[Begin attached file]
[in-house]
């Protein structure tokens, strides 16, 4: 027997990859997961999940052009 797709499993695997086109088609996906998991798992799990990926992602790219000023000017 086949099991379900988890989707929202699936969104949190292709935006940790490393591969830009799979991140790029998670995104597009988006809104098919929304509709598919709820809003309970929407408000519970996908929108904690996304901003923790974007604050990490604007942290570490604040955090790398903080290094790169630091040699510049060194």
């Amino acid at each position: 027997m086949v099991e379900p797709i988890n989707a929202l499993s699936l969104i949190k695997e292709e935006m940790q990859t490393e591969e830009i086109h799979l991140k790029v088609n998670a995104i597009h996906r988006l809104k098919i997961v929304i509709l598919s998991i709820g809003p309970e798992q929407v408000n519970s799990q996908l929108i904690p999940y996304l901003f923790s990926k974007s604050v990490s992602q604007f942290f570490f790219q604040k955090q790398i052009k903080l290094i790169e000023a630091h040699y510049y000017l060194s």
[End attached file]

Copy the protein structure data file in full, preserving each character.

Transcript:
[in-house]
């Protein structure tokens, strides 16, 4: 027997990859997961999940052009 797709499993695997086109088609996906998991798992799990990926992602790219000023000017 086949099991379900988890989707929202699936969104949190292709935006940790490393591969830009799979991140790029998670995104597009988006809104098919929304509709598919709820809003309970929407408000519970996908929108904690996304901003923790974007604050990490604007942290570490604040955090790398903080290094790169630091040699510049060194």
């Amino acid at each position: 027997m086949v099991e379900p797709i988890n989707a929202l499993s699936l969104i949190k695997e292709e935006m940790q990859t490393e591969e830009i086109h799979l991140k790029v088609n998670a995104i597009h996906r988006l809104k098919i997961v929304i509709l598919s998991i709820g809003p309970e798992q929407v408000n519970s799990q996908l929108i904690p999940y996304l901003f923790s990926k974007s604050v990490s992602q604007f942290f570490f790219q604040k955090q790398i052009k903080l290094i790169e000023a630091h040699y510049y000017l060194s």